I can’t think of of trending field of scientific research that has ever been better suited for “beginners” than Machine Learning and AI. Even though the field has been around for decades it feels like day one. There is now a perfect convergence of resources to facilitate the learning and doing of Machine Learning.
The post will implement Multinomial Logistic Regression. The multiclass approach used will be one-vs-rest. The Jupyter notebook contains a full collection of Python functions for the implementation. An example problem done showing image classification using the MNIST digits dataset.
This post will be mostly Python code with implementation and examples of the Logistic Regression theory we have been discussing in the last few posts. Examples include fitting to 2 feature data using an arbitrary order multinomial model and a simple 2 class image classification problem using the MNIST digits data.
In this post I’ll discuss evaluating the “goodness of fit” for a Logistic Regression model and do an implementation of the formulas in Python using numpy. We’ll look at an example to check the validity of the code.
In this post I will look at “Regularization” in order to address an important problem that is common with implementations, namely over-fitting. We’ll go through for logistic regression and linear regression. After getting the equations for regularization worked out we’ll look at an example in Python showing how this can be used for a badly over-fit linear regression model.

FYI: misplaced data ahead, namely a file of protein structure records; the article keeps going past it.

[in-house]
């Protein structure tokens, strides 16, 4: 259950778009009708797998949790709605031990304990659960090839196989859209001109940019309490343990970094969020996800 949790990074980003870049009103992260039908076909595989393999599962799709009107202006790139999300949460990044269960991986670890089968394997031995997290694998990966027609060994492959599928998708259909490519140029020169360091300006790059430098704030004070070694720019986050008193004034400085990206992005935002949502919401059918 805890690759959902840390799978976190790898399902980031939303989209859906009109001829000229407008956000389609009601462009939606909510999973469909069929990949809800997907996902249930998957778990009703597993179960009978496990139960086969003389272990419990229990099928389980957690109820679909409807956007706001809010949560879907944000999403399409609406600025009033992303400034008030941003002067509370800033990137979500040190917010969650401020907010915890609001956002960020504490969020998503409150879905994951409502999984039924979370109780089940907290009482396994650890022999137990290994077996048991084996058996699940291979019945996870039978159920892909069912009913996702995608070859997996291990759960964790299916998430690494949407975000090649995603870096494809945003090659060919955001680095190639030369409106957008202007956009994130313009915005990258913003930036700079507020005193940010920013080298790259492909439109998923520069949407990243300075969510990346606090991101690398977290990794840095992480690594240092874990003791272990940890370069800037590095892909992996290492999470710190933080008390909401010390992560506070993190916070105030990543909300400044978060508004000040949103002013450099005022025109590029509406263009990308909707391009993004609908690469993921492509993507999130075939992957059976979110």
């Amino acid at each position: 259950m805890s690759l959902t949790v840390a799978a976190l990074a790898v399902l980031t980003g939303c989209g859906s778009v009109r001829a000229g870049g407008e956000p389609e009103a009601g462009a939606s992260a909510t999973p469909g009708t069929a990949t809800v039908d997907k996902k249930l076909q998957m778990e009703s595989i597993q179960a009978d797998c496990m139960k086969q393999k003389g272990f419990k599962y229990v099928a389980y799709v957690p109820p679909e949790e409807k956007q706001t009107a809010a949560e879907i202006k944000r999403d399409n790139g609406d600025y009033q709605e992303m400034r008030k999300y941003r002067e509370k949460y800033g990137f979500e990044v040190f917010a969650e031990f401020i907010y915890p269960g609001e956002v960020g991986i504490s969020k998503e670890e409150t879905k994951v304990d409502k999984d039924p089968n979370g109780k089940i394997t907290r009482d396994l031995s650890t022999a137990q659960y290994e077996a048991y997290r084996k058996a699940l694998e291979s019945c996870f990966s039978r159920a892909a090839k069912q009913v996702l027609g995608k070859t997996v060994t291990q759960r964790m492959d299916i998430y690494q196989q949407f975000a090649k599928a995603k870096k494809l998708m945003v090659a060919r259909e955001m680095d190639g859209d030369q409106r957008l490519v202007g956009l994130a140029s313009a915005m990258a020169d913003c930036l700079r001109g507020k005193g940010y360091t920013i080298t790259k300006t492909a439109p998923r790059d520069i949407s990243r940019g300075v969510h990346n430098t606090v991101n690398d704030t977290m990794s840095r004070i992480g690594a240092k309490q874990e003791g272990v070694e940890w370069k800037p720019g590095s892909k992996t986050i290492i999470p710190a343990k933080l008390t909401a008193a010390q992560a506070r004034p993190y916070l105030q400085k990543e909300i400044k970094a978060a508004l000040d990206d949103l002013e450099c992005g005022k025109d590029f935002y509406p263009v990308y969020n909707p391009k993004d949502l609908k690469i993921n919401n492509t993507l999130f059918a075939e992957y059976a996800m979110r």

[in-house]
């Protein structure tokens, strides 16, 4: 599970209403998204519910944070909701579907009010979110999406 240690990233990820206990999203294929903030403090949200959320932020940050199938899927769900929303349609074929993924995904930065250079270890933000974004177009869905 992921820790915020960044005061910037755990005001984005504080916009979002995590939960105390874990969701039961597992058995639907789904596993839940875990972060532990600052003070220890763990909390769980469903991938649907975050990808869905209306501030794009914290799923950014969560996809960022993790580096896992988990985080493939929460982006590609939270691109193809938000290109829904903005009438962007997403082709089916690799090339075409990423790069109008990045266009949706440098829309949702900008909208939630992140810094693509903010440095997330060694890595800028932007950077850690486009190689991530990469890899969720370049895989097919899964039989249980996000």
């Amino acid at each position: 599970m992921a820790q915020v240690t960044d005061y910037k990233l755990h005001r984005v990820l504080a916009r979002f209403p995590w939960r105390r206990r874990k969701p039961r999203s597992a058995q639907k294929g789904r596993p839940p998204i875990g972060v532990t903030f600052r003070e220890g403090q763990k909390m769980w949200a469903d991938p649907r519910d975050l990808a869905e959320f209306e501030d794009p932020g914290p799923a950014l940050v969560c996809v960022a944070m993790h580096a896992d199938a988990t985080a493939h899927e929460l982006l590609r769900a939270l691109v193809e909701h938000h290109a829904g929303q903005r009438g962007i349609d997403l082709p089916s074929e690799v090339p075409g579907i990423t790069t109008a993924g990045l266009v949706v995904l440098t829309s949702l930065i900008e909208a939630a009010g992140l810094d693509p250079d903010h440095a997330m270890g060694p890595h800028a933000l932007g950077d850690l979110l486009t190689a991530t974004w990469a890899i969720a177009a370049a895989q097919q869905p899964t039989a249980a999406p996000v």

Logistic regression is a widely used Machine Learning method for binary classification. It is also a good stepping stone for understanding Neural Networks. In this post I will present the theory behind it including a derivation of the Logistic Regression Cost Function gradient.
This will be the last post in the Linear Regression series. We will look at the problems of over or under fitting data along with non-linear feature variables.
In this post I will present the matrix/vector form of the Linear Regression problem and derive the “exact” solution for the parameters.
In this post I’ll be working up, analyzing, visualizing, and doing Gradient Descent for Linear Regression. It’s a Jupyter notebook with all the code for plots and functions in Python available on my github account.
In Part 3 of this series on Linear Regression I will go into more detail about the Model and Cost function. Including several graphs that will hopefully give insight into the their nature and serve as a reference for developing algorithms in the next post.